I called 100 art galleries throughout popular neighborhoods in Los Angeles – West Hollywood, Malibu, the Palisades, Beverly Hills, Pasadena, Calabasas, Venice, Santa Monica, DTLA, etc. – and this is what I learned…
At the current time there are close to three-hundred private galleries in the Los Angeles area, and there are more galleries that simply exist by virtue of their sales of drawings, prints, paintings and sculpture than in any other city in the western hemisphere, excepting only New York.
At present, Los Angeles is absorbing the onset of several new exhibition, gallery, festival and exhibition venues. When viewed in the context of the continual expansion of local industry and accelerated population, one cannot fathom where the growth will stop. At the very least it may be said that the community manifests an incredible hunger for objects of aesthetic merit and it is absorbing them at an increasing rate. This is exciting, if you know how to leverage it as an up-and-coming or hopeful artist.
Innovative and eager artists hoping to showcase artwork in any form or expression defined by the characteristics of any Los Angeles neighborhood have to be tenacious and really committed to the process of finding success as an artist.
For this article and a complimentary look into the world of Los Angeles art, 100 accredited and reputable Los Angeles galleries were contacted to participate in conversations regarding how emerging artists might find success in such a competitive market, specifically for creatives looking to find their way to success in the city of angels. Out of those I reached out to, 33 responded with helpful insights to indulge my curiosities.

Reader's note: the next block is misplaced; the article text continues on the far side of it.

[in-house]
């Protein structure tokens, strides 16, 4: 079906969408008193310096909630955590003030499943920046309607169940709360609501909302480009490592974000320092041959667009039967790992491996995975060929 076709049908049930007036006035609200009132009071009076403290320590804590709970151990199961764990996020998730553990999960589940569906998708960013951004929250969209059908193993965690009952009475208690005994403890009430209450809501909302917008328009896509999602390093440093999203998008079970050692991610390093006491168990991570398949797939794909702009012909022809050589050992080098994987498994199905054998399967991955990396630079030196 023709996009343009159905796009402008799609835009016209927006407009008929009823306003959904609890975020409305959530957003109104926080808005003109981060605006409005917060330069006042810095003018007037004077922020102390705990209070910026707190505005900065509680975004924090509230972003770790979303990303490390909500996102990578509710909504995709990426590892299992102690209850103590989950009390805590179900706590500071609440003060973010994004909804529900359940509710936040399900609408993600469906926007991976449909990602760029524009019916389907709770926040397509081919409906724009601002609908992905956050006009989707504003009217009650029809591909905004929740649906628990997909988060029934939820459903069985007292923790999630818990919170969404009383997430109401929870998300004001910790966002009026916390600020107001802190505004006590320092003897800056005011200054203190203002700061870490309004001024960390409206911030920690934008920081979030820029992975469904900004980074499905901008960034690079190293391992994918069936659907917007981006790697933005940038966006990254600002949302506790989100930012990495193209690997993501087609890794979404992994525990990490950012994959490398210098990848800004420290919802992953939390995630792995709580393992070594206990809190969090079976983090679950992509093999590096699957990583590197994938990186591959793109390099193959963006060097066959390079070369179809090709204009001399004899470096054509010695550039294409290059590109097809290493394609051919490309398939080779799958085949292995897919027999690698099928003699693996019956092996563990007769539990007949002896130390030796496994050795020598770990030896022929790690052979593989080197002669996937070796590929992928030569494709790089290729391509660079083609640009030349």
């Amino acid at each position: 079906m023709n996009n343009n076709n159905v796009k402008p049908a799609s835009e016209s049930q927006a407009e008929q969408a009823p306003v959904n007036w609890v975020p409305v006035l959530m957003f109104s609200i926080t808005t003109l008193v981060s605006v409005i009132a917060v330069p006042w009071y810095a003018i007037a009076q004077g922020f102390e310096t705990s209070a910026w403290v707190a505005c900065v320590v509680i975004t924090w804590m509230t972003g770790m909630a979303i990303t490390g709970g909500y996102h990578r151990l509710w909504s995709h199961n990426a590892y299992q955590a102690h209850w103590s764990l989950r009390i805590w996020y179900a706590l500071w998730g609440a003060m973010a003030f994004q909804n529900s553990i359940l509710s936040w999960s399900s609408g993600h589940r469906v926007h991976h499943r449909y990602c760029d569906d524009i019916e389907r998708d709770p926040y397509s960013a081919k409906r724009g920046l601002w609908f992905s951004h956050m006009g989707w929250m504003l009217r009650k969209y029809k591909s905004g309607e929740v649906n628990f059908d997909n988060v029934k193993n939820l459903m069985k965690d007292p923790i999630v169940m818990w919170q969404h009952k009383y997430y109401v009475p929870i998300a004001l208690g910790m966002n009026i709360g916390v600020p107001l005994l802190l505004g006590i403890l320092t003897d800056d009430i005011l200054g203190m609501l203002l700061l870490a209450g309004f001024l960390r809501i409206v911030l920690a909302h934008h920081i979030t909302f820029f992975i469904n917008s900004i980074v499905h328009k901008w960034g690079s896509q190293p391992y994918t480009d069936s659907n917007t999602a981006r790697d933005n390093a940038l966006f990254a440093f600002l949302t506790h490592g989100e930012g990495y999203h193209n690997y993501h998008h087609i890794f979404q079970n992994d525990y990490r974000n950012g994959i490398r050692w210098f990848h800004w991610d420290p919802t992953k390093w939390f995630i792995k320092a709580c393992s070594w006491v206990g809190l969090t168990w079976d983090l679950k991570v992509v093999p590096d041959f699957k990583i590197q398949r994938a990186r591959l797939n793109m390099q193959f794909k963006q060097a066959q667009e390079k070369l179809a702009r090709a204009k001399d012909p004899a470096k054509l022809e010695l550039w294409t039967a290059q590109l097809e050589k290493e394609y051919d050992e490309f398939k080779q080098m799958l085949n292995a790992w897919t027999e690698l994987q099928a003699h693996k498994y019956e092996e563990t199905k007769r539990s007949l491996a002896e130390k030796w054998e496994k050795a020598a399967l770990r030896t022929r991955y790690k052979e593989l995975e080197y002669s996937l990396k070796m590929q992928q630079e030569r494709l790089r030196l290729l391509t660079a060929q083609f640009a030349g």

Of the 33 that offered a response during our phone conversation, it was made pretty clear that submitting artwork via email – while an option with some galleries as can be seen in my spreadsheet tracker – might not be the best way to initiate a lucrative partnership. It is preferred among most galleries throughout the city that aspiring artists work their relevant network – it is a city that lives off of relationships and “who you know” – the art world is no different.
So, what does this mean for those interested in showcasing their life’s work? Get out there – everywhere this beautiful, busy city allows you to – and hustle. Share your art at the Rose Bowl. At the Melrose Trading Post. At the Santa Monica Farmers Market. On the Venice Beach Boardwalk. At the Los Feliz Art Fair. There are endless opportunities once you open your eyes to them.
When speaking to China Short of Regen Projects they added to that sentiment by encouraging artists to “attend gallery openings and events, come to the gallery and introduce yourself and don’t stop until you’re selling art where you want to sell art.”
Go to local shows and bring extra business cards, zip drives with samples of your artistry, or memorable branded items like a paint brush with your phone number on it, or a swatch with a bright color and funny artist anecdote.